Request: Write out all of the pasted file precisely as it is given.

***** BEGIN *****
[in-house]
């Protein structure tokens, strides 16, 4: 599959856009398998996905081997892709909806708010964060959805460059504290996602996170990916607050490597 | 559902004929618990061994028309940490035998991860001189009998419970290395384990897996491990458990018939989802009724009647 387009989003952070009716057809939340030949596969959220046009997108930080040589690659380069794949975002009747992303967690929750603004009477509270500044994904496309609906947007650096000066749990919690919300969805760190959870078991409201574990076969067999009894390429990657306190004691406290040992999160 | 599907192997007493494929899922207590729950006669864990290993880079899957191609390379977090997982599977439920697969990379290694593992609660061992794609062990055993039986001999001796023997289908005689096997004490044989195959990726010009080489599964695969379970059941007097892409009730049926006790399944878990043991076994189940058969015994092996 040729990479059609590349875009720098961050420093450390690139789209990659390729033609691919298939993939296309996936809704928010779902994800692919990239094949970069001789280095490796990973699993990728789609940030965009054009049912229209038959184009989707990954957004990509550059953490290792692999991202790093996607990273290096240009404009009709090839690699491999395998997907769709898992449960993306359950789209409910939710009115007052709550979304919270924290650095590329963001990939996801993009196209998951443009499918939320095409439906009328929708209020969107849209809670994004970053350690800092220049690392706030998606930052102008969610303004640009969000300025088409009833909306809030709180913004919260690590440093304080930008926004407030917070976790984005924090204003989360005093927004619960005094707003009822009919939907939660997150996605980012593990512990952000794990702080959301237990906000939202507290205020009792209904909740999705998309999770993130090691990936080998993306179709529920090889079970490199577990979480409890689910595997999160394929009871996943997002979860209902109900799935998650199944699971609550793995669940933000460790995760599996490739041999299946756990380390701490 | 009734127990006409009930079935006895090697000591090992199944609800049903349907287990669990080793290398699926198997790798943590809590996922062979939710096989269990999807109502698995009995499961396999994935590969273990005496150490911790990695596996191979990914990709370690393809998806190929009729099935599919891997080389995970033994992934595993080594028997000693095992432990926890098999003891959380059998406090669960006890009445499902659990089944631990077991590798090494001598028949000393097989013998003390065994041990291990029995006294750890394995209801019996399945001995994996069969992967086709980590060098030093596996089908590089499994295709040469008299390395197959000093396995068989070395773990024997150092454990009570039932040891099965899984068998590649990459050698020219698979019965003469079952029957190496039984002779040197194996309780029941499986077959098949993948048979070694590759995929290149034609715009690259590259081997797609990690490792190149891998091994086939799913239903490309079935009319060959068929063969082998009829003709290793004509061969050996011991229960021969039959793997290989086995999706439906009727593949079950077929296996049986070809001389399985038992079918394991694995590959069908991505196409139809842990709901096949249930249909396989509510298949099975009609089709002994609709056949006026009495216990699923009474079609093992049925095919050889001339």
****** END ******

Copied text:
[in-house]
């Protein structure tokens, strides 16, 4: 599959856009398998996905081997892709909806708010964060959805460059504290996602996170990916607050490597 | 559902004929618990061994028309940490035998991860001189009998419970290395384990897996491990458990018939989802009724009647 387009989003952070009716057809939340030949596969959220046009997108930080040589690659380069794949975002009747992303967690929750603004009477509270500044994904496309609906947007650096000066749990919690919300969805760190959870078991409201574990076969067999009894390429990657306190004691406290040992999160 | 599907192997007493494929899922207590729950006669864990290993880079899957191609390379977090997982599977439920697969990379290694593992609660061992794609062990055993039986001999001796023997289908005689096997004490044989195959990726010009080489599964695969379970059941007097892409009730049926006790399944878990043991076994189940058969015994092996 040729990479059609590349875009720098961050420093450390690139789209990659390729033609691919298939993939296309996936809704928010779902994800692919990239094949970069001789280095490796990973699993990728789609940030965009054009049912229209038959184009989707990954957004990509550059953490290792692999991202790093996607990273290096240009404009009709090839690699491999395998997907769709898992449960993306359950789209409910939710009115007052709550979304919270924290650095590329963001990939996801993009196209998951443009499918939320095409439906009328929708209020969107849209809670994004970053350690800092220049690392706030998606930052102008969610303004640009969000300025088409009833909306809030709180913004919260690590440093304080930008926004407030917070976790984005924090204003989360005093927004619960005094707003009822009919939907939660997150996605980012593990512990952000794990702080959301237990906000939202507290205020009792209904909740999705998309999770993130090691990936080998993306179709529920090889079970490199577990979480409890689910595997999160394929009871996943997002979860209902109900799935998650199944699971609550793995669940933000460790995760599996490739041999299946756990380390701490 | 009734127990006409009930079935006895090697000591090992199944609800049903349907287990669990080793290398699926198997790798943590809590996922062979939710096989269990999807109502698995009995499961396999994935590969273990005496150490911790990695596996191979990914990709370690393809998806190929009729099935599919891997080389995970033994992934595993080594028997000693095992432990926890098999003891959380059998406090669960006890009445499902659990089944631990077991590798090494001598028949000393097989013998003390065994041990291990029995006294750890394995209801019996399945001995994996069969992967086709980590060098030093596996089908590089499994295709040469008299390395197959000093396995068989070395773990024997150092454990009570039932040891099965899984068998590649990459050698020219698979019965003469079952029957190496039984002779040197194996309780029941499986077959098949993948048979070694590759995929290149034609715009690259590259081997797609990690490792190149891998091994086939799913239903490309079935009319060959068929063969082998009829003709290793004509061969050996011991229960021969039959793997290989086995999706439906009727593949079950077929296996049986070809001389399985038992079918394991694995590959069908991505196409139809842990709901096949249930249909396989509510298949099975009609089709002994609709056949006026009495216990699923009474079609093992049925095919050889001339």